A Golfer’s Biggest Hazard, Part 2
In a previous post (A Golfers Biggest Hazard, Dec. 2012) I wrote, When you prepare for a round of golf, you should make a mental commitment — a commitment to accept whatever happens, good or bad, and in the words of Winston Churchill, “Stay calm and carry on.”
Golf is a tough game. If you want to enjoy it you need to be equally tough. Golf can and eventually will beat you up mentally. Every golfer goes through tough times. As I have said to every golfer I have coached over the years, you must embrace the struggle. The crazy thing about the game we love is that we can hit hundreds of shots perfectly, but if we hit one poorly at the wrong time it can make us doubt everything we do. A golfer’s memory seems to be very long when it comes to remembering the negative, and very short when remembering the positive. I’ve seen it more times than I can count: One of my players is going along great and all of the sudden he hits a poor drive or misses a short putt and for the remainder of the round, and perhaps for weeks after, he doubts his ability. Now he is totally distracted from the task at hand – playing golf. As he wonders what happened and why, he hits more poor shots, and as his score goes up his confidence goes down. And so the spiral downward begins.
I prefer to take a more philosophical approach. I believe golf is a living, breathing thing. It can sense fear and weakness, and when it does, it will devour you. The only way to prevail against the beast is to remain upbeat and optimistic and as you do, the beast will go away and then golf will reward you.
I believe, when you struggle, golf is actually trying to teach you something. Golf has a great way of exposing your weaknesses. For instance, if you’re like many people, you struggle with chipping. So, what inevitably happens during your round? You miss greens and have to chip. If you practiced chipping more it wouldn’t be such an issue, but it is human nature to avoid practicing what you’re not good at. Instead of avoiding the weakness you should practice to overcome the weakness. So, in essence, golf is giving you exactly what you need – opportunities to chip! Golf always exposes you.
In the December 2012 post I told the tale of Makenzie Denver, a young man on my team who learned the importance of not giving up mentally when things got tough on the golf course. If you haven’t already I encourage you to go back and read the story. It’s a good one that can help all golfers.
Denver, probably my most talented player, struggled during his freshman year with staying mentally engaged when he had tough rounds. When things got tough he would mope and sulk believing he was a victim and the only one golf was picking on. This cost him strokes. Afterward, when looking at the leader board, he realized that if he would have stayed mentally tough during the round and hung in there and fought hard, three things would have happened: 1) he could have helped our team more; 2) individually, he would have finished high in some important events; and 3) he would have gone away from the tournament with no regrets. As Ghandi said, “Full effort is full victory.”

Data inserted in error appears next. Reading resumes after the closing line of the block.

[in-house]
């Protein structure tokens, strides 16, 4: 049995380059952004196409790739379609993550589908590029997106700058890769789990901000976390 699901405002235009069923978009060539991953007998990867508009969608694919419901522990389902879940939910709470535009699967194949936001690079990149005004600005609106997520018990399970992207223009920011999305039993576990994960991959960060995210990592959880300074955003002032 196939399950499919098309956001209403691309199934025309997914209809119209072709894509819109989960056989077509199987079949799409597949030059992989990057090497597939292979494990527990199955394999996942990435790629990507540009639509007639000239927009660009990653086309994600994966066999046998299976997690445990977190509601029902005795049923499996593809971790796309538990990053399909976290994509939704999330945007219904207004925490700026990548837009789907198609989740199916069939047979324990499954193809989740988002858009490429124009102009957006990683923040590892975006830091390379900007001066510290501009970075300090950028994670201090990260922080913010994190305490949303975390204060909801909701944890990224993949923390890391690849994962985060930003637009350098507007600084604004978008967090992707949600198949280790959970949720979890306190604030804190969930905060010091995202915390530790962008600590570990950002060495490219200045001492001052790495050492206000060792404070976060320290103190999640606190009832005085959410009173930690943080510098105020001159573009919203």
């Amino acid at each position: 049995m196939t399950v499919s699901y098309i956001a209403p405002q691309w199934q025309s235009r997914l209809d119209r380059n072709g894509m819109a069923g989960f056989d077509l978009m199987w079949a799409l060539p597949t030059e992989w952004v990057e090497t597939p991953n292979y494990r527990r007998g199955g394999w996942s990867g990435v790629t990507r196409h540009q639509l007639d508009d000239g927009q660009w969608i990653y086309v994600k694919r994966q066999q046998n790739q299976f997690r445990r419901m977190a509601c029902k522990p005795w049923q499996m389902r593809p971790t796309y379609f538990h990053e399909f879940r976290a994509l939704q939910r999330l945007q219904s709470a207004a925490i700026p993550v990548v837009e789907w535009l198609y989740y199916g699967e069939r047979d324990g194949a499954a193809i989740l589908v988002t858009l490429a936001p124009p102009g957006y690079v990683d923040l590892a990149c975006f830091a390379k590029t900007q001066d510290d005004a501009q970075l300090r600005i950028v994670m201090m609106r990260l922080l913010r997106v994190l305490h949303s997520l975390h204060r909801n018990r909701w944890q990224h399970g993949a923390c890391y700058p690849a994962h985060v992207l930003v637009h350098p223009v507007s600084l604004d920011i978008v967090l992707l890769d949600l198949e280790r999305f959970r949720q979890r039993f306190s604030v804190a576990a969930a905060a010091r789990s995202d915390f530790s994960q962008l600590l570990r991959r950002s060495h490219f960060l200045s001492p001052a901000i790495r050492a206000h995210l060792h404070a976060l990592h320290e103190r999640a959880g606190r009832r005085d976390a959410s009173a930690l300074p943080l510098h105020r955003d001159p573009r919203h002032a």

This past March we were playing at the Jekyll Island Intercollegiate on the coast of Georgia over spring break. It’s a very important event. In fact, it’s the largest tournament in NCAA golf.
In the first two rounds Denver played okay, +1 in the first round and +6 in the 2nd. Not bad considering the winter we had in the Northeast and the fact it was the first time we had seen grass in four months.
In the final round Denver got off to a solid start, parring the first two. The 3rd hole is probably the easiest par 4 on the course — just a 3-wood or hybrid off the tee, and a short pitch of about 60-80 yards to the green. Denver hit some poor shots, and ended up with double-bogie on the hole. On the very next hole, a tight par 4, he followed up the double with an eight. Yep, a snowman.
During all of this I was on another part of the course with one of my other players but knew what was happening because the tournament had live scoring and I was watching the gruesome events unfold on my phone. Denver was now 6 over par after four holes—not the start he was looking for or in anyway imagined. I didn’t rush to go see him right away because I knew he’d be okay. We had been working on turning his weakness into his strength for a more than a year now and I knew he had the tools to stay “up” mentally and accept the adversity and move forward.
I caught up to him on the par 3, eighth hole. The first thing he said to me with a smile on his face was, “Did you hear what happened?”
I told him, “Yeah, I heard.”
We laughed about it and told each other, “Lets get some strokes back.”
Denver was in a great frame of mind and I stayed with him for most of the remainder of the round. His attitude remained terrific and he fought like a champion. After his disaster on the 3rd and 4th, he played the rest of his round 2 under par to finish at +4 for the day—really respectable. In fact, he came back to tie one of his playing competitors and beat the other.
Golf isn’t always about winning. Many days it’s about salvaging. Golf always teaches you something, especially on the hard days, but you have to be willing to endure pain in order to get the reward. Denver had already learned the lesson and because he didn’t panic, mope or sulk, golf rewarded him. He didn’t have to win or shoot the lowest score to demonstrate his greatness. A lesser player would have quit mentally. Not him. He earned the respect of the young men who played with him; not only that, they learned a lesson from him — how a champion responds when things get tough.
I was an extremely proud coach that day.